A few hours ago, the Austrian Parliament, ratified the Lisbon Treaty as the 8th member state of the Union. The 155 votes of Social Democrats, Conservative/Liberals and Greens stood against the 28 votes of the post-fascist FPÖ and BZÖ. The leader of the non-voters ended his speech with the words “Gott schütze Österreich” (God save Austria) which was a direct quotation from Chancellor Schuschnigg’s speech in 1938 when he cancelled a referendum on the national independence of Austria and left the doors open for the German army which marched into Austria two days later, the beginning of a 7 year Nazi rule of the country.
Needless to say both the leaders of the Social Democrats and the Conservatives were very upset by this allusion. The most forceful rebuttal, however, came from the leader of the Green Party. This Party without hesitation endorsed the Treaty but at the same time made it very clear what kind of changes in Europe they were going to work for.
Even the extra-parliamentarian and activist group “Attack” presented an alternative policy for Europe but did in no way demand that Austria should leave the Union.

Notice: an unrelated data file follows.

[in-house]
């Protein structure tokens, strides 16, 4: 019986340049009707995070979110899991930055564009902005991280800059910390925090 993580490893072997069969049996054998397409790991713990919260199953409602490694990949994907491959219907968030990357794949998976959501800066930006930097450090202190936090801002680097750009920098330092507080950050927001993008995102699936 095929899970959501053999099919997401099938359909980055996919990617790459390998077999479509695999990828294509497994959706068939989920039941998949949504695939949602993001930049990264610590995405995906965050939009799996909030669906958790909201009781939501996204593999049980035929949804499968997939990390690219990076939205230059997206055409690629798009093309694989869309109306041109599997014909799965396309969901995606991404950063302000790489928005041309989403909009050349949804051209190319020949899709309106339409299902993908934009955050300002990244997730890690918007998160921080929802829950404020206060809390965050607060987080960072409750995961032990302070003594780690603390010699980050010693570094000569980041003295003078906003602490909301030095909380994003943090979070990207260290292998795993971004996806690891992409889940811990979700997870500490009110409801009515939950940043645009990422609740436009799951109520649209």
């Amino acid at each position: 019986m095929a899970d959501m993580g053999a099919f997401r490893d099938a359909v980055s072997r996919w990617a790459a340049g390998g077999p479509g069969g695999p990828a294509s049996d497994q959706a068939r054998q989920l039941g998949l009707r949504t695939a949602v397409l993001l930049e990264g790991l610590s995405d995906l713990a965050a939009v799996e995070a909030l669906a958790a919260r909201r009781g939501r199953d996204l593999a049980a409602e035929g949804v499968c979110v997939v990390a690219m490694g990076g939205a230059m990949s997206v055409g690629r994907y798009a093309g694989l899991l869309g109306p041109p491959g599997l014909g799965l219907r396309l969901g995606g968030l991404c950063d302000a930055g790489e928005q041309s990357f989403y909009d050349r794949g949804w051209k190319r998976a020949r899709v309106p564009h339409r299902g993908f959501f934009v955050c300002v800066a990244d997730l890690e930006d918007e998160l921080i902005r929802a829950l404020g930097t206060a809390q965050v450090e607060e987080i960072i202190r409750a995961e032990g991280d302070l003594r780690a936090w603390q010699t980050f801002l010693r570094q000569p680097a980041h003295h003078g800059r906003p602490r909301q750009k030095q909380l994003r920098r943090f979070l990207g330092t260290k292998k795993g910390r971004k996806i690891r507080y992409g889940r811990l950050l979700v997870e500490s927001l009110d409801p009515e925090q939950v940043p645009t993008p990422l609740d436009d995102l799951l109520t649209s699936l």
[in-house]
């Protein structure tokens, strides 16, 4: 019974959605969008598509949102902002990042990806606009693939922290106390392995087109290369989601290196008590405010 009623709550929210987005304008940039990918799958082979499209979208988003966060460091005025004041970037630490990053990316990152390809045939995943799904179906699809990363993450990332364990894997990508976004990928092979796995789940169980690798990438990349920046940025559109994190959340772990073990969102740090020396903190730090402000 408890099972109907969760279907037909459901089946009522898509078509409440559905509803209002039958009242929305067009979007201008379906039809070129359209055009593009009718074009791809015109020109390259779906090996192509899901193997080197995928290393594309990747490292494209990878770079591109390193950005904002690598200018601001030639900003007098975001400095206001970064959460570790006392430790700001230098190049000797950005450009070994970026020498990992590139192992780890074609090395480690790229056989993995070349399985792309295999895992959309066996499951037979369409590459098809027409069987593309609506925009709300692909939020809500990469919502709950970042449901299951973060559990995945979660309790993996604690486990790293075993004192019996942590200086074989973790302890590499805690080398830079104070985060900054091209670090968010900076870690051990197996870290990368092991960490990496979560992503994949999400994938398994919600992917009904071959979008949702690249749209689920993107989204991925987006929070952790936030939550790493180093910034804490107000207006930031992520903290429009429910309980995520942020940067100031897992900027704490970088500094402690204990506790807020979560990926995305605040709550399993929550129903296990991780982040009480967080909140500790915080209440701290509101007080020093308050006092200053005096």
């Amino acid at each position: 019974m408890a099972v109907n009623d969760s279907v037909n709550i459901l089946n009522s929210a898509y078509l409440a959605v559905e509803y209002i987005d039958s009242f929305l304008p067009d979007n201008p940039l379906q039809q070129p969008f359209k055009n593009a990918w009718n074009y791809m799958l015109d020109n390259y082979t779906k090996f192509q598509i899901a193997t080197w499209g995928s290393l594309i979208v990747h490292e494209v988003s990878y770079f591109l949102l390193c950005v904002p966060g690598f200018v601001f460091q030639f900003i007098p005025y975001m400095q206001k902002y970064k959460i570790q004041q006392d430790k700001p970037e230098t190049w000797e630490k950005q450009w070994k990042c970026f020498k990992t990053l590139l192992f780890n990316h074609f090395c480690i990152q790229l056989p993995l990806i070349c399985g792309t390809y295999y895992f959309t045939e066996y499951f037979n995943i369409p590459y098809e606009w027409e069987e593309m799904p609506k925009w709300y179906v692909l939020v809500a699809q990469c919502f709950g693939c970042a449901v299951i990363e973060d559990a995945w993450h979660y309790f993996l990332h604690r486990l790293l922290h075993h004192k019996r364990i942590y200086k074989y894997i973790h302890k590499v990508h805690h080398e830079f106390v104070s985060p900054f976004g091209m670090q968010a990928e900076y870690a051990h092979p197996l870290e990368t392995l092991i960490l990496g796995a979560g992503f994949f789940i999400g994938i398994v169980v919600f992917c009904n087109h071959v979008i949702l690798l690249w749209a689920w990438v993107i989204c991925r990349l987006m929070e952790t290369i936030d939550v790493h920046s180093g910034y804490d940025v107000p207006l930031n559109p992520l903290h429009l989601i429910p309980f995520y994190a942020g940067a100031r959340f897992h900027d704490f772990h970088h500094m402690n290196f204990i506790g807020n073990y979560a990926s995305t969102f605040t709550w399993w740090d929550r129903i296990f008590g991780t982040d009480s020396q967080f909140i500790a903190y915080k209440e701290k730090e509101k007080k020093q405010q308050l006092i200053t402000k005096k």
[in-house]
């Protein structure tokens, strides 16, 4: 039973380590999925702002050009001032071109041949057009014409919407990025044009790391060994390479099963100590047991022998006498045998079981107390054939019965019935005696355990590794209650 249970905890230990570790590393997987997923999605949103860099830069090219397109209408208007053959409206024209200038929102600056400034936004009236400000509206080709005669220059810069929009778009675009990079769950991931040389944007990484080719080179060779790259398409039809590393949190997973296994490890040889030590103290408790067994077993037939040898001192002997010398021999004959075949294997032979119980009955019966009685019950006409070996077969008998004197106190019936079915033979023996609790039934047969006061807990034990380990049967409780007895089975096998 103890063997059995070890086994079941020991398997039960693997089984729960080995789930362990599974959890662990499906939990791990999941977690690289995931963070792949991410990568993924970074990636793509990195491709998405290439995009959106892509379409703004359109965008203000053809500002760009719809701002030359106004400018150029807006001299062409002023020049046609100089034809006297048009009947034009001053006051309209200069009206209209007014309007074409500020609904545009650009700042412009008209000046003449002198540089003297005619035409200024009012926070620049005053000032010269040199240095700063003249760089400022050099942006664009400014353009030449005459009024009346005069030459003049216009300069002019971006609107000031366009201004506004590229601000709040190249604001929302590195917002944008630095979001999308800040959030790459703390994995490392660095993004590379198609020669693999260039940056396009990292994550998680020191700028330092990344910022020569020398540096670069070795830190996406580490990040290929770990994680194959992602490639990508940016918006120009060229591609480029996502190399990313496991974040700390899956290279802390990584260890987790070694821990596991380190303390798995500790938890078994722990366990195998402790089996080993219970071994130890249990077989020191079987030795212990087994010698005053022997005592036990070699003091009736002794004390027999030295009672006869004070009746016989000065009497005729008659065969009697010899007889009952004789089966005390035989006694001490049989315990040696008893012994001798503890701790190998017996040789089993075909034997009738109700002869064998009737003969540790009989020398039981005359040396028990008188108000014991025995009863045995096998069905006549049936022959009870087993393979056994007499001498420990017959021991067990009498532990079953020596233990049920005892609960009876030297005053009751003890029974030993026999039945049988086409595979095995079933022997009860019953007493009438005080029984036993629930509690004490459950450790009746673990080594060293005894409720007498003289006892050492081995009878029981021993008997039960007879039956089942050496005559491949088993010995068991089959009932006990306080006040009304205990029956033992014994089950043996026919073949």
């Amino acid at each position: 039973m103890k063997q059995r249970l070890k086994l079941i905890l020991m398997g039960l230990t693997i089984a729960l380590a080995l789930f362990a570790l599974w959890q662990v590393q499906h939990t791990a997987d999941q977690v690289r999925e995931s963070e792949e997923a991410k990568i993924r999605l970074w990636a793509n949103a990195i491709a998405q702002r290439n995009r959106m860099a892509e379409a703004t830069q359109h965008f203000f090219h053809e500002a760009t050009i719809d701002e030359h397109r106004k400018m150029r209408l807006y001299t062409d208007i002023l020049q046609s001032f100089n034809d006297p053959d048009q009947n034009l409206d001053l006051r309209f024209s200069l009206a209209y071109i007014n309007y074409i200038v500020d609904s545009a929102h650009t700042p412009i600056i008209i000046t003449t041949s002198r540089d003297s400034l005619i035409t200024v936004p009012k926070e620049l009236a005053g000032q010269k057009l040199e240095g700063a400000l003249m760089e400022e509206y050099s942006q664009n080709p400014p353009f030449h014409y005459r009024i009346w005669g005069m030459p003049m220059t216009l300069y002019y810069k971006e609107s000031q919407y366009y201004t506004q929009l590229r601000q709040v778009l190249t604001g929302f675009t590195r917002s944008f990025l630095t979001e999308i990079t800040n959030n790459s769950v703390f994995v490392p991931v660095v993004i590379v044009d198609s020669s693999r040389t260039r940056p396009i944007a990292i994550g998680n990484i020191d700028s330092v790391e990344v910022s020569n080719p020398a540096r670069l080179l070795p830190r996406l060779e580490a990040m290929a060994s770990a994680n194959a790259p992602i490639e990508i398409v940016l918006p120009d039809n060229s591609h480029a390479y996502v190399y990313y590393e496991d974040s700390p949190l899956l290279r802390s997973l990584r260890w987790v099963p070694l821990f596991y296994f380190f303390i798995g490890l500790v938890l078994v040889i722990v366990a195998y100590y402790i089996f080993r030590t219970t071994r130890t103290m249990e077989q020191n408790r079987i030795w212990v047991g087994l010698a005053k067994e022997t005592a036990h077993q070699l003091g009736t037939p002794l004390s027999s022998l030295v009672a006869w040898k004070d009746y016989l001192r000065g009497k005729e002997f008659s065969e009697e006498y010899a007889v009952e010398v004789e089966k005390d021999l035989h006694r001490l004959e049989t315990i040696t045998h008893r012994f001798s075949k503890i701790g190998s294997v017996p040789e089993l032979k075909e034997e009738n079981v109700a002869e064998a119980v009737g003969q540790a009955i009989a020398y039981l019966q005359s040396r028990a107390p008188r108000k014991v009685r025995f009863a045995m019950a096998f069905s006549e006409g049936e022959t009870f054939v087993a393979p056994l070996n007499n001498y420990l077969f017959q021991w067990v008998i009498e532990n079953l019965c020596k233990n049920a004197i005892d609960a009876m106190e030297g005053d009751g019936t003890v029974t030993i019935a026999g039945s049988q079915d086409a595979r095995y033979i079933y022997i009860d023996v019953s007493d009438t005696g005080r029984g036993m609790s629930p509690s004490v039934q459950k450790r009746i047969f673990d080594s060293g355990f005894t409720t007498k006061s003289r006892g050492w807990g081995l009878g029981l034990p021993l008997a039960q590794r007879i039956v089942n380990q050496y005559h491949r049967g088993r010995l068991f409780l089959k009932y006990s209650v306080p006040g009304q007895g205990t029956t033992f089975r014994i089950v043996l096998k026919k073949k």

All this throws a sharp light on the policy of the Swedish Green Party. As we have reported before, the two spokespersons (they are “chairmen” really) are advocating a change in the EU-policy of the party in order to be able to use the EU cooperation and institutions as a platform for their policy. They are not likely, however, to get the support of the upcoming Party Congress (the official name is more “grass-root” like, but for the moment we have forgotten what it is). The Steadfast Tin Soldier of this blog (SW) still represents the silent majority of the party. It’s a pity since Sweden would need a modern European friendly party, basically endorsing free markets and in particular small enterprise but with a strong social engagement and, of course, an emphasis on environment and climate change. There would be a great voter potential for such a party, like for instance for the Austrian Greens, whereas the sectarian tendencies of the Swedish party only will marginalize them even further.
(Also, it is an irony, that those who want Sweden to leave the EU, would vote against a Treaty that for the first time would include a procedure for exit.)